By Lisa Damour
February 8, 2019
IDEAS
Damour is a psychologist and the author most recently of Under Pressure: Confronting the Epidemic of Stress and Anxiety in Girls.

Large-scale surveys tell us that we are raising the best-behaved generation of teenagers on record. Compared to their predecessors, today’s adolescents are less likely to take age-old risks such as smoking cigarettes, trying alcohol, experimenting with illegal drugs or having sex. They’re also more likely to stay home, possibly because they’re connecting with their friends over social media instead of seeing them in person. And yet parents today live in a state of constant anxiety about their teens. Given that our kids are so much tamer than we were as teenagers, why do we worry so much about them?

Maybe it’s because we have a crop of new concerns to keep us up at night, such as sexting, screen addiction and vaping. But perhaps it’s also because we just know too much about our kids. In fact, the long arm of digital technology might explain both the gains in teen safety and the rise of parental anxiety.

If you are a parent raising a teen today, you might know, for instance, that your middle school daughter speaks fluent profanity with her friends online, or that your high school son spent the evening at a known party home instead of hanging out, as promised, with only his most conscientious buddy. You can follow their whereabouts, review their search histories, read their digital conversations and get a feel for how they conduct themselves in the milieu of social media.

It has always been true that normally developing teenagers are irreverent with their peers and sometimes sly, if not downright sneaky, in their dealings with adults. But parents haven’t always been able to find out how sneaky. Back in the day, we were comparatively opaque to our own parents — and they probably slept better for it.

For today’s parents, supervising how teens use technology and perhaps even digitally tracking their locations seems to come with the job of being a responsible caregiver. And yet it’s also clear that keeping close digital tabs on our kids might — to no benefit — cause us to fret about them more and enjoy them less.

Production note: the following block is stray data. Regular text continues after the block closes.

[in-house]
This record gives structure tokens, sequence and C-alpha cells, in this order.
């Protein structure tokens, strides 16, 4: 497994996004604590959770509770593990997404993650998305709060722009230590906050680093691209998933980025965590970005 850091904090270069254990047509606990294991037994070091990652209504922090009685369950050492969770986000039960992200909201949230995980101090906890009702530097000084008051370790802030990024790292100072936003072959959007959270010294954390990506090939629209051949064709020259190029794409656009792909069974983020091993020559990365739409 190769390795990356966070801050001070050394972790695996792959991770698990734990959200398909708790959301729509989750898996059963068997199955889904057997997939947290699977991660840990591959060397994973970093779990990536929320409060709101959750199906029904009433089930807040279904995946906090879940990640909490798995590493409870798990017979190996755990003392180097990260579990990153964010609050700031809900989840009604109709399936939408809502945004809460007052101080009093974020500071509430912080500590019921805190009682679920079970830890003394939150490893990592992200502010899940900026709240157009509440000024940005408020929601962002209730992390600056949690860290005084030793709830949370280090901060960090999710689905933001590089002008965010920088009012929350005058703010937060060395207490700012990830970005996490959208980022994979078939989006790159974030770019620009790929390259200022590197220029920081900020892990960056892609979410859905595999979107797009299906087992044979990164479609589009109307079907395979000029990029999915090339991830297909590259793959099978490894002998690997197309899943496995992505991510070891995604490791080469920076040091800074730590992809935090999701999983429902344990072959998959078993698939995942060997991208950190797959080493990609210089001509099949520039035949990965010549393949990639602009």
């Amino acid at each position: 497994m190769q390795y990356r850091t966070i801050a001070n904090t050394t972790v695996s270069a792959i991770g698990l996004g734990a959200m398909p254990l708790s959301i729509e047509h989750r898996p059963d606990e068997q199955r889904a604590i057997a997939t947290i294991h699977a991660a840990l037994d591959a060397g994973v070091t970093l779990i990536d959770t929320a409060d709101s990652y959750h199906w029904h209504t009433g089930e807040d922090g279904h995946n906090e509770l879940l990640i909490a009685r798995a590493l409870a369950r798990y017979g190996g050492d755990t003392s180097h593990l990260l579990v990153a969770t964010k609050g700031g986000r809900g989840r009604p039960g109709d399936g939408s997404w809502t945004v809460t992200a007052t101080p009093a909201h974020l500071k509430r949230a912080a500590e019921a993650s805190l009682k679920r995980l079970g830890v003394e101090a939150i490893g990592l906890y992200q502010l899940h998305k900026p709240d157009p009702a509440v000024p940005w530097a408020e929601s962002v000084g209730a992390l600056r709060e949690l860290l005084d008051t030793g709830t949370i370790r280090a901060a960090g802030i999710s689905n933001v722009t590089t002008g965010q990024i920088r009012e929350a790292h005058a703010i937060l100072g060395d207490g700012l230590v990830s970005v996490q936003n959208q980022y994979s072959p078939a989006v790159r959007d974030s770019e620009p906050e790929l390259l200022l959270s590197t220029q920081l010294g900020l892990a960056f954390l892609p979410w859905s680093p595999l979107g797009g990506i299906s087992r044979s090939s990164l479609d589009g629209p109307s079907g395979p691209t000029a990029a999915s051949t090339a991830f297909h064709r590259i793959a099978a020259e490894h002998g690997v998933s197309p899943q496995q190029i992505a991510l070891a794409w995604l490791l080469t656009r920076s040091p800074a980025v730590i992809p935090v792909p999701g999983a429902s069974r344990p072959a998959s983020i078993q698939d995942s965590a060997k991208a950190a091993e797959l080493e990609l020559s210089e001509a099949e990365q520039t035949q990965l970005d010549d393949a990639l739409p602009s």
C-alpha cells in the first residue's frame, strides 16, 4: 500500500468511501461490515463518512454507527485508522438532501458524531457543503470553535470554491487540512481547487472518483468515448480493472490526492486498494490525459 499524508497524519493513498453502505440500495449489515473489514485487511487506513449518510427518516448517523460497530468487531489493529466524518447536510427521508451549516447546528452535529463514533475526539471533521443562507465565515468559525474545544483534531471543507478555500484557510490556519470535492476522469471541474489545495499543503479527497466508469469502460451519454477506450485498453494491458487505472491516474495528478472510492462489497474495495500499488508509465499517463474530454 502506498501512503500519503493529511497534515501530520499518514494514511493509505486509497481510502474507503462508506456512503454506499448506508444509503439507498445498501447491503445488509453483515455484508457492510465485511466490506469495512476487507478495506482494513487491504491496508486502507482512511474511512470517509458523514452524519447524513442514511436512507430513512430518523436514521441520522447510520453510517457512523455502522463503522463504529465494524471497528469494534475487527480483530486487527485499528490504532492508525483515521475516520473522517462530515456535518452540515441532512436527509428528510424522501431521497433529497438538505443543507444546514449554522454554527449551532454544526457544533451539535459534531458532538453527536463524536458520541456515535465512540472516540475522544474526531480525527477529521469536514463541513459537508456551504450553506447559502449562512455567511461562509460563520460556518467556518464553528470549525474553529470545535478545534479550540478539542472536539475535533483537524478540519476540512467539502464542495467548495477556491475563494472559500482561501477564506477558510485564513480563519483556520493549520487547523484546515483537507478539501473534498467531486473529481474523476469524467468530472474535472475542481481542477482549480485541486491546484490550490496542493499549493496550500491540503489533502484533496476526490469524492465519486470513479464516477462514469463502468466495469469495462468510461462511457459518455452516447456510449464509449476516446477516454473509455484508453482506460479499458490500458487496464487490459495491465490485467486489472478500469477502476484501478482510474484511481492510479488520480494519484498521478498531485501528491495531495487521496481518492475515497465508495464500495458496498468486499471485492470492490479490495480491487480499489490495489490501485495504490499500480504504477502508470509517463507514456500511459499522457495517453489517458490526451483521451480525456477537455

One good way to consider the upsides and downsides of our awesome surveillance power is to think about it like a full-body CT scan. Though doctors can use these fine-grained X-rays to check healthy humans for the early signs of disease, the FDA doesn’t recommend it. The reason? Any benefits of early detection are outweighed by the harmful anxiety and invasive tests that would come from discovering a spot on your liver that you never needed to know about.

Examining a young person’s digital activity can be like performing a full-teenager CT scan. Doing so should come with the understanding that we are likely to turn up information that is worrisome, difficult to interpret and quite possibly entirely benign. On top of that, parents can find themselves in a tricky position if they are trying, as they should be, to build trust with their teenagers. It may be hard for kids to feel that they are trusted — and hard for us to trust our kids — when we collect so much information about them.

Recently, an utterly reasonable and mature 16-year-old patient of mine came to one of her appointments aching over a fight with her parents. She explained that her friend group had spontaneously decided to meet up with some guys they had been close with since seventh grade. After catching up in the parking lot at the guys’ all-boys high school, my client headed home to run smack into a hostile third-degree from her folks, who had been tracking her location.

They demanded to know what she was doing at the boys’ school and why she hadn’t told them where she was going. As my client described the showdown, two things were clear: her parents had collected more information than was helpful to have about their daughter, and I needed to reassure them that a crisis rarely arrives all at once. In my experience, real problems are almost always preceded by signs that something is amiss. My patient’s parents knew their daughter well and had seen no smoke, so they could almost certainly trust that the situation wasn’t truly on fire.

How closely should you inspect your teen’s online lives? Unfortunately, there’s no one-size-fits-all answer. Teens who are cautious and responsible, for example, can almost certainly enjoy a longer digital leash than those who have shown themselves to be impulsive on or offline. The tween who mostly uses her phone to peruse Pinterest probably needs less supervision that the one who is obsessed with Snapchat.

Regardless of how closely we decide to monitor our teens’ lives digitally, no amount of surveillance can take the place of having a sturdy, working relationship with them. For that reason, we’ll want to let our teenagers know if we are watching how they use technology or keeping digital tabs on their whereabouts. Otherwise, we won’t be able to have the valuable conversations needed to help us make sense of whatever we happen to discover online.

Contact us at editors@time.com.

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